Photo: Jim Loring/Tearfund

From: Footsteps 59

We all have a role to play in reducing the damaging effects of pollution

Plastic bags are easily carried by the wind. They hang in bushes, float on rivers, flap from fences, clog drains, choke animals and affect the way the landscape looks. Few plastic bags are recycled and most types of plastic bags take hundreds of years to decay. In South Africa, plastic bags are so common they are called the ‘national flower’. In India, around 100 cows die each day from eating plastic bags that litter the streets.

Efforts have recently been made in some countries to reduce the use of plastic bags.

ACTION TAKEN Shop customers must pay a tax of 15 cents per plastic bag.

ACTION TAKEN Free provision of plastic bags by shops banned.
PENALTY Up to US $8,600 fine for shops.

ACTION TAKEN Production, storage, use, sale and distribution of polythene bags banned in states such as Himachal Pradesh, Goa, Kerala and Maharashtra.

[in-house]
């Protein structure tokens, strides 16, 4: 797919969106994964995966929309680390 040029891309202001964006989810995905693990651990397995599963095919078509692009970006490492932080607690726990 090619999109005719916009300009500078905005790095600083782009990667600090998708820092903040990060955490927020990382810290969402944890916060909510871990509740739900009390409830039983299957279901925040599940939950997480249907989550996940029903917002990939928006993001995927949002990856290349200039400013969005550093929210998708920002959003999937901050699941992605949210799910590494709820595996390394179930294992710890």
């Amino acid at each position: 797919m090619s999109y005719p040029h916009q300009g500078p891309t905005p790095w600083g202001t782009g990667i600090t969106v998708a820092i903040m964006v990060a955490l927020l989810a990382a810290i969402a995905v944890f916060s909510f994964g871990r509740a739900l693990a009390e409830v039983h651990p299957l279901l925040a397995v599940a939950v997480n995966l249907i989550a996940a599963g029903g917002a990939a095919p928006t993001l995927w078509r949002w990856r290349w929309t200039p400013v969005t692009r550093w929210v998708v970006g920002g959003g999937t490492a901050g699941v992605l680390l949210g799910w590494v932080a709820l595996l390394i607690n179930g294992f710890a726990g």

PENALTY In Himachal Pradesh, up to seven years in prison or US $2,000 fine for anyone using a polythene bag.
OUTCOME Limited impact because the ban is not well enforced.

ACTION TAKEN Polythene bags banned.
PENALTY 10 years’ imprisonment or a US $17,000 fine for anyone making polythene bags and a US $9 fine for anyone found using one.
OUTCOME Jute bags are now used more widely. This has encouraged the jute industry.

South Africa
ACTION TAKEN Use of thin plastic bags banned.
PENALTY Up to ten years in prison or US $13,800 fine for shops using thin bags.

Discussion questions

Based on information from the BBC and UK Guardian newspaper websites, and Ravi Agarwal of Toxics Link, India 


Similarly Tagged Content

Share this resource

If you found this resource useful, please share it with others so they can benefit too